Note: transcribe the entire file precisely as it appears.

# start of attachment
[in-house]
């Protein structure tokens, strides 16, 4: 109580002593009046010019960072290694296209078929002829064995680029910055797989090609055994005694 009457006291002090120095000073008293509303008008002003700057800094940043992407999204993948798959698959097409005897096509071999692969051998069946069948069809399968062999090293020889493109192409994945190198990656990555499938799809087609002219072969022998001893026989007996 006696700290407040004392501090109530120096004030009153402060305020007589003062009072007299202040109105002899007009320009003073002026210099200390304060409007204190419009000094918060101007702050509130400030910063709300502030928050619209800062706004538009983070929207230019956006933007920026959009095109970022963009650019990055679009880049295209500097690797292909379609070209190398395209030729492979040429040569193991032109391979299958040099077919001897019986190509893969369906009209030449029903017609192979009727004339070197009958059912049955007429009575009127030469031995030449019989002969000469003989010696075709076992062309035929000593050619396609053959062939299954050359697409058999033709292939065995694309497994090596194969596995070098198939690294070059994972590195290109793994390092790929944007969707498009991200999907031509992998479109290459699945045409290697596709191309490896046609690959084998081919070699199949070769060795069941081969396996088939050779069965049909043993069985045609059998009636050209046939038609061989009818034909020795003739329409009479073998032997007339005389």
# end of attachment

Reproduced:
[in-house]
């Protein structure tokens, strides 16, 4: 109580002593009046010019960072290694296209078929002829064995680029910055797989090609055994005694 009457006291002090120095000073008293509303008008002003700057800094940043992407999204993948798959698959097409005897096509071999692969051998069946069948069809399968062999090293020889493109192409994945190198990656990555499938799809087609002219072969022998001893026989007996 006696700290407040004392501090109530120096004030009153402060305020007589003062009072007299202040109105002899007009320009003073002026210099200390304060409007204190419009000094918060101007702050509130400030910063709300502030928050619209800062706004538009983070929207230019956006933007920026959009095109970022963009650019990055679009880049295209500097690797292909379609070209190398395209030729492979040429040569193991032109391979299958040099077919001897019986190509893969369906009209030449029903017609192979009727004339070197009958059912049955007429009575009127030469031995030449019989002969000469003989010696075709076992062309035929000593050619396609053959062939299954050359697409058999033709292939065995694309497994090596194969596995070098198939690294070059994972590195290109793994390092790929944007969707498009991200999907031509992998479109290459699945045409290697596709191309490896046609690959084998081919070699199949070769060795069941081969396996088939050779069965049909043993069985045609059998009636050209046939038609061989009818034909020795003739329409009479073998032997007339005389």